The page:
Nascar Driver Ryan Reed #16

Ryans RFR Website

  In 2017, Ryan Reed returns behind the wheel of the No. 16 Lilly Diabetes Ford Mustang for Roush Fenway Racing. Reed and crew chief Phil Gould will team up again this season in the NASCAR XFINITY Series (NXS). 

 2017 Schedule

Roush Fenway Racing, Ford, Lilly, ADA Drive to Stop Diabetes

The 2016 season saw Reed make the field for the inaugural NXS Chase.  Reed and the No. 16 team nearly missed advancing to the final round of the Chase, ultimately finishing sixth in the driver point standings on the strength of seven top-10 finishes during the 2016 season.In addition, Reed made his Monster Energy NASCAR Cup debut at Talladega Superspeedway in October, finishing a respectable 26th in the No. 99 Lilly Diabetes/American Diabetes Association Ford Fusion.In 2015, Reed kicked off the season by winning the season-opener in Daytona, recording his first career win and the first win for Roush Fenway Racing in the XFINITY Series at Daytona.After climbing out of the car, Reed said, “This is for … every kid who gets diagnosed with diabetes, or anything, that says you can’t do something, just go out there and overcome it and do it and win.  Do the best you can.  This is unreal.  It hasn’t even soaked in yet.”In addition to his XFINITY Series win at Daytona, Reed also took home two victories in three ARCA Racing Series starts for Lira Motorsports.  He finished the 2015 NASCAR XFINITY Series season 10th in the championship points standings after leading a total 16 laps.Reed completed his first full NASCAR XFINITY Series season in 2014, behind the wheel of the No. 16 Mustang.  In his rookie campaign, Reed earned one top-five and one top-10 finish while leading 29 laps.  His best finish came in July at Daytona International Speedway, where the driver crossed the finish line in fourth.In 2013, Ryan Reed joined the Roush Fenway stable of development drivers, making six starts in the NASCAR XFINITY Series.  In his debut at Richmond International Raceway (RIR), Reed ran in the top-10 for the majority of the race, ultimately finishing 16th.  The second time Reed returned to RIR, he earned a then career-best ninth-place finish.In October 2013, Reed – who has type 1 diabetes – and Roush Fenway announced a partnership between the American Diabetes Association’s Drive to Stop Diabetes and Lilly Diabetes that saw Reed compete full time in the NASCAR XFINITY Series in 2014.Reed’s racing career began at a young age, capturing the Kid’s Kart Track Championship at the age of four.  The Bakersfield, California native followed that up by becoming the Junior 1 Comer and HPV Karting Track Champion at age eight.In 2009, Reed was crowned the Legends Division Track Champion at Toyota Speedway at Irwindale.  He backed up his Championship the following year at Toyota Speedway at Irwindale with 2010 Rookie of the Year honors in the Super Late Model Division.  He took home one win in the 2010 season, becoming the youngest winner at Toyota Speedway at Irwindale in the Super Late Model Division.At the age of 17, Reed made the long move from California to North Carolina, to surround himself with the racing community.In 2011, Reed was diagnosed with type 1 diabetes, and told that he would never race again.  Instead of giving up, Reed found Anne Peters, MD, of USC’s Clinical Diabetes Program in California, who assured Reed with hard work he could still race.Reed implemented life style changes that included a strict diet and exercise program, the use of devices to provide on track data, and reporting all of this information to his medical team in California.The young driver next ventured to the NASCAR K&N Pro Series East, competing in three races in 2011, with his best finish of 16th coming at Greenville-Pickens Speedway.2012 saw Reed compete in 14 ARCA races, earning one top-five and six top-10 finishes.  He had an average start of 8.6 and an average finish of 10.6.  He also made one start in the NASCAR Camping World Truck Series at Las Vegas Motor Speedway, where he finished 17th.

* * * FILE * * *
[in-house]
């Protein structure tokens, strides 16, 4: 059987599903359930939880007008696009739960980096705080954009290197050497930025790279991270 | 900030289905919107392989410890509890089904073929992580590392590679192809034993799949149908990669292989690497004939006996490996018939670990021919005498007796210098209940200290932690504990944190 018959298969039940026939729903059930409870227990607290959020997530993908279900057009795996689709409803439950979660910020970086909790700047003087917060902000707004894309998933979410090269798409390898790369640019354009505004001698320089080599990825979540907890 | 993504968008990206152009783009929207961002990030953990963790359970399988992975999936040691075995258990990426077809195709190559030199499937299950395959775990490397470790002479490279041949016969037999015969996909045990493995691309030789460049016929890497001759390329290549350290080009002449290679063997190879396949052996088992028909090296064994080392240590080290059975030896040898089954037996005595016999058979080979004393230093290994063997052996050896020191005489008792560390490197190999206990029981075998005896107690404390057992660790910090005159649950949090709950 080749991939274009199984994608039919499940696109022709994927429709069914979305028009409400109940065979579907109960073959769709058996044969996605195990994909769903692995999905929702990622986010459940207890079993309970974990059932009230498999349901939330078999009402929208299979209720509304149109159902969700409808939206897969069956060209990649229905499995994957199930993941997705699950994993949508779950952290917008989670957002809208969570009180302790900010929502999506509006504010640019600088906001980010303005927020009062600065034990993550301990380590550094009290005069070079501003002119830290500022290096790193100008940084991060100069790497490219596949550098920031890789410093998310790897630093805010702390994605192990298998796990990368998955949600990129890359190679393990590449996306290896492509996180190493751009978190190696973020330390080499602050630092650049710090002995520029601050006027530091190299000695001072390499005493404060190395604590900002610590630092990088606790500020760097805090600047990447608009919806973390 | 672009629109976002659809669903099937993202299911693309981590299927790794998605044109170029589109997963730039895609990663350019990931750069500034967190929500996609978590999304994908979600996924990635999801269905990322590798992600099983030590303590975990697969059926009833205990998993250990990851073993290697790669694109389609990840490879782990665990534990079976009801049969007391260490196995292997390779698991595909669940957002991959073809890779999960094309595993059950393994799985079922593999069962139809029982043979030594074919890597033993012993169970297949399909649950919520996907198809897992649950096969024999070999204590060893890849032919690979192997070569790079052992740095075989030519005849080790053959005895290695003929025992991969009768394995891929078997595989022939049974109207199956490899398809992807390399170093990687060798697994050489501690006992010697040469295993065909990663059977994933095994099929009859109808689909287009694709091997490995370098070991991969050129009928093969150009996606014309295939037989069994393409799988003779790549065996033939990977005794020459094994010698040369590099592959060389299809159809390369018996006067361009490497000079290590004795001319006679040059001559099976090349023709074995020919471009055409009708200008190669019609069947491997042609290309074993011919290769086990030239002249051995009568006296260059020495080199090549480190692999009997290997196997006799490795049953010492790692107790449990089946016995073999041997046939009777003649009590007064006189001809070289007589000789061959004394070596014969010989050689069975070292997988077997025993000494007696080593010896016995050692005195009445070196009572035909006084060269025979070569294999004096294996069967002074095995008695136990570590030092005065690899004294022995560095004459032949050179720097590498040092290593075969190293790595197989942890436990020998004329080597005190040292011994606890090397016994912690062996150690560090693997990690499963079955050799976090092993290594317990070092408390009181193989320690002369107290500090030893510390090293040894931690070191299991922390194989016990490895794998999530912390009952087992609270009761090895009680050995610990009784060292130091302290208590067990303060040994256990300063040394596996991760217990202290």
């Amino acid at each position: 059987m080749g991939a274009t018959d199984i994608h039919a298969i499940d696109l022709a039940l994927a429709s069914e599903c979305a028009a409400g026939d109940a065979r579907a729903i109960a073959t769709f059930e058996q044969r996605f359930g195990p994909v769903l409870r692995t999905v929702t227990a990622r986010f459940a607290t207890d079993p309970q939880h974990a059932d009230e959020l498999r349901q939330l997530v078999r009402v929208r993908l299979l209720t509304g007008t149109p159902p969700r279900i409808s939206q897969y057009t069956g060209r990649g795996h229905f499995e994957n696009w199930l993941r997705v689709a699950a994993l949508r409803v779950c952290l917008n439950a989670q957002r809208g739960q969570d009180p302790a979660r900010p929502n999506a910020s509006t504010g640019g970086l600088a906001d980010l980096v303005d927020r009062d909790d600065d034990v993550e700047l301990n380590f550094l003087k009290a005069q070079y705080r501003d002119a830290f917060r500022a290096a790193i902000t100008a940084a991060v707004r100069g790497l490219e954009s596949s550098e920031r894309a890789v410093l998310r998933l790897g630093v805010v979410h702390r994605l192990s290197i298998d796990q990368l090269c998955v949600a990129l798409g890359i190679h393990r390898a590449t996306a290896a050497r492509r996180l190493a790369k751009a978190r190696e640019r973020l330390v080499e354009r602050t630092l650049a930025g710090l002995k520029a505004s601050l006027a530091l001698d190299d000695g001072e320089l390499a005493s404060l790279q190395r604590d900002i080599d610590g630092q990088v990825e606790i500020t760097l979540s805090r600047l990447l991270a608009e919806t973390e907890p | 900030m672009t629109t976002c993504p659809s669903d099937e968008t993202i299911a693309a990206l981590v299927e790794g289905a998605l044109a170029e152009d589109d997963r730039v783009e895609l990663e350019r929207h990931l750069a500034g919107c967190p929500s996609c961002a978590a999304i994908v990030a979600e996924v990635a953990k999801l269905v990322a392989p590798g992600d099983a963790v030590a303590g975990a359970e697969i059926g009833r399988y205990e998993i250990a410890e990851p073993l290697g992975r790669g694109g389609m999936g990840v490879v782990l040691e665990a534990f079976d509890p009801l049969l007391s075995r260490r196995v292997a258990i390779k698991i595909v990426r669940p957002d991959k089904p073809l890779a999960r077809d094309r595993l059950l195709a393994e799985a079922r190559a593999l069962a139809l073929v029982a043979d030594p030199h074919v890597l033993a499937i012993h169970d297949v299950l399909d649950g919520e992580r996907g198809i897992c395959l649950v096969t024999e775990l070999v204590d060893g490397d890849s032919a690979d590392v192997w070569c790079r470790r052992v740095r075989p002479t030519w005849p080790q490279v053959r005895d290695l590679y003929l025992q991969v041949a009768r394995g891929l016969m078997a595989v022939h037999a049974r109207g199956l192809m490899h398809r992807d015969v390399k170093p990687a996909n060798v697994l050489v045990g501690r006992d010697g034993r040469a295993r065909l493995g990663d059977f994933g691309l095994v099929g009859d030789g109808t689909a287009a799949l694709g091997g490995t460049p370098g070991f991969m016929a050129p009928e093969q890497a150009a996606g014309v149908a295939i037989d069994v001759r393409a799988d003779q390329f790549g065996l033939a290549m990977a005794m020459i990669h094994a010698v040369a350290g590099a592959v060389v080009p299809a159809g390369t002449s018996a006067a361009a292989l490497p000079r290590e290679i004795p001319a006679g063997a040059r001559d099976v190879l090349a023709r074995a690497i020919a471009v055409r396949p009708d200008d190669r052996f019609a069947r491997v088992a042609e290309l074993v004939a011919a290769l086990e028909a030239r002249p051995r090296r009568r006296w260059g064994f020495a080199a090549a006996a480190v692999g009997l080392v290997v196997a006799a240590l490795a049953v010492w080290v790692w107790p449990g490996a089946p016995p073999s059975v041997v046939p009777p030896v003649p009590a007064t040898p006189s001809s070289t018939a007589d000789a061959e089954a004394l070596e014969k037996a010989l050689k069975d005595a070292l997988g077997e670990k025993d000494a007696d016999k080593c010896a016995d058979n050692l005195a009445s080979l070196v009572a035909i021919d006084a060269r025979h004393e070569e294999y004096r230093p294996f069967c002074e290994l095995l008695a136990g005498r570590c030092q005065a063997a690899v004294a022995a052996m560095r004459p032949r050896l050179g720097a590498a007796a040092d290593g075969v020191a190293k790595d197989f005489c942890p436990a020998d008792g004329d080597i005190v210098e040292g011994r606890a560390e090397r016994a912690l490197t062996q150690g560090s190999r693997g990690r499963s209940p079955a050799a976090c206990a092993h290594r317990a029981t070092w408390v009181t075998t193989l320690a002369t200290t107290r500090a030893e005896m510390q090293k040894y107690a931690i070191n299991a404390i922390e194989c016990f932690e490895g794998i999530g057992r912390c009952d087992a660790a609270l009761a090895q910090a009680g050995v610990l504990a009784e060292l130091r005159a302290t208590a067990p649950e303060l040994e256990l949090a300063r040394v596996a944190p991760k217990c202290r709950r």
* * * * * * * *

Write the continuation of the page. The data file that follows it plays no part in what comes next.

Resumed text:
REED Wins The Alert 300 in Daytona 2015

From a fans perspective of the race Click link below

Ryan Reed wins again Power Shares QQQ 2017

 DAYTONA BEACH, Fla. -- For Ryan Reed, there's magic in the air at the Birthplace of Speed.